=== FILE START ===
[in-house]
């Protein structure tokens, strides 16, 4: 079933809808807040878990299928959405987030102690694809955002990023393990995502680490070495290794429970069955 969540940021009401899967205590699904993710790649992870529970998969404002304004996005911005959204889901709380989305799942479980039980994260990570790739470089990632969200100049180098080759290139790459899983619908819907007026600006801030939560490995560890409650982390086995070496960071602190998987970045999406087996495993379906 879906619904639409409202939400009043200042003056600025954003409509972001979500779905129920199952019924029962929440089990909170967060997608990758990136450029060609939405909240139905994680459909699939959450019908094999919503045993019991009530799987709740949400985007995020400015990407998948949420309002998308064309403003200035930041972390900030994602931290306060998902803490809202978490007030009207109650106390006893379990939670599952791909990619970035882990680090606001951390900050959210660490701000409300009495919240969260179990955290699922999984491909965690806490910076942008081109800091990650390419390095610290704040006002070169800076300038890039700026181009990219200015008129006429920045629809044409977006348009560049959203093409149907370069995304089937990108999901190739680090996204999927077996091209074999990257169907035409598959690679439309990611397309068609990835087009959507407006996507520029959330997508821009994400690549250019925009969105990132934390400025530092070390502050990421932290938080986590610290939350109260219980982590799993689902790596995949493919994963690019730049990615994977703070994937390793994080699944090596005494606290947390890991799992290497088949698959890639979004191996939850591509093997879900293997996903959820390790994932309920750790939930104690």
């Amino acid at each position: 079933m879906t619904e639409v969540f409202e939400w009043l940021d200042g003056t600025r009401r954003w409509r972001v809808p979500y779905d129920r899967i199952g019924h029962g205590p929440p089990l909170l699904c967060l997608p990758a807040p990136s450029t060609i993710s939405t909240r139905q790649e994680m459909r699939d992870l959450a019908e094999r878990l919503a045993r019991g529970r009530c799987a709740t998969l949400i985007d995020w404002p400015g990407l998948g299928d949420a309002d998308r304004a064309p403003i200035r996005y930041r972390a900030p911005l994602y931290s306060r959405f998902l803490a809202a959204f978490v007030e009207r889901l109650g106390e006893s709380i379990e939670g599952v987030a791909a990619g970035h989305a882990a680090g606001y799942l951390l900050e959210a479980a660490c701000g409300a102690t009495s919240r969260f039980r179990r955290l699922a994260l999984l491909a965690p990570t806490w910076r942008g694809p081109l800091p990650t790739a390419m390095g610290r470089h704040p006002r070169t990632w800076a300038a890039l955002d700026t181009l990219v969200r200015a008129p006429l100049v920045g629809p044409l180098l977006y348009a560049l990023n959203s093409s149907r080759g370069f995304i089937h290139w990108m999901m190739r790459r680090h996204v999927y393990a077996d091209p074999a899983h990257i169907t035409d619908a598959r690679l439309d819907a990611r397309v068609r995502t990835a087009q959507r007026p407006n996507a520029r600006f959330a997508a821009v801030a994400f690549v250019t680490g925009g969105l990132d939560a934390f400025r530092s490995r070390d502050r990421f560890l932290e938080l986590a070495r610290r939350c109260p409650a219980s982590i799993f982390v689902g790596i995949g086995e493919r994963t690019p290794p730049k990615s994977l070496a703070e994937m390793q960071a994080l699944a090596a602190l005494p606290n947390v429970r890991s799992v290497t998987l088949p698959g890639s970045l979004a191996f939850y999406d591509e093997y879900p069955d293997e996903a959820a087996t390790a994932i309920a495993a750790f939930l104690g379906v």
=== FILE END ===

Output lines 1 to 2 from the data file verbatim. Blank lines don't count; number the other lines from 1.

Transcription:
[in-house]
């Protein structure tokens, strides 16, 4: 079933809808807040878990299928959405987030102690694809955002990023393990995502680490070495290794429970069955 969540940021009401899967205590699904993710790649992870529970998969404002304004996005911005959204889901709380989305799942479980039980994260990570790739470089990632969200100049180098080759290139790459899983619908819907007026600006801030939560490995560890409650982390086995070496960071602190998987970045999406087996495993379906 879906619904639409409202939400009043200042003056600025954003409509972001979500779905129920199952019924029962929440089990909170967060997608990758990136450029060609939405909240139905994680459909699939959450019908094999919503045993019991009530799987709740949400985007995020400015990407998948949420309002998308064309403003200035930041972390900030994602931290306060998902803490809202978490007030009207109650106390006893379990939670599952791909990619970035882990680090606001951390900050959210660490701000409300009495919240969260179990955290699922999984491909965690806490910076942008081109800091990650390419390095610290704040006002070169800076300038890039700026181009990219200015008129006429920045629809044409977006348009560049959203093409149907370069995304089937990108999901190739680090996204999927077996091209074999990257169907035409598959690679439309990611397309068609990835087009959507407006996507520029959330997508821009994400690549250019925009969105990132934390400025530092070390502050990421932290938080986590610290939350109260219980982590799993689902790596995949493919994963690019730049990615994977703070994937390793994080699944090596005494606290947390890991799992290497088949698959890639979004191996939850591509093997879900293997996903959820390790994932309920750790939930104690």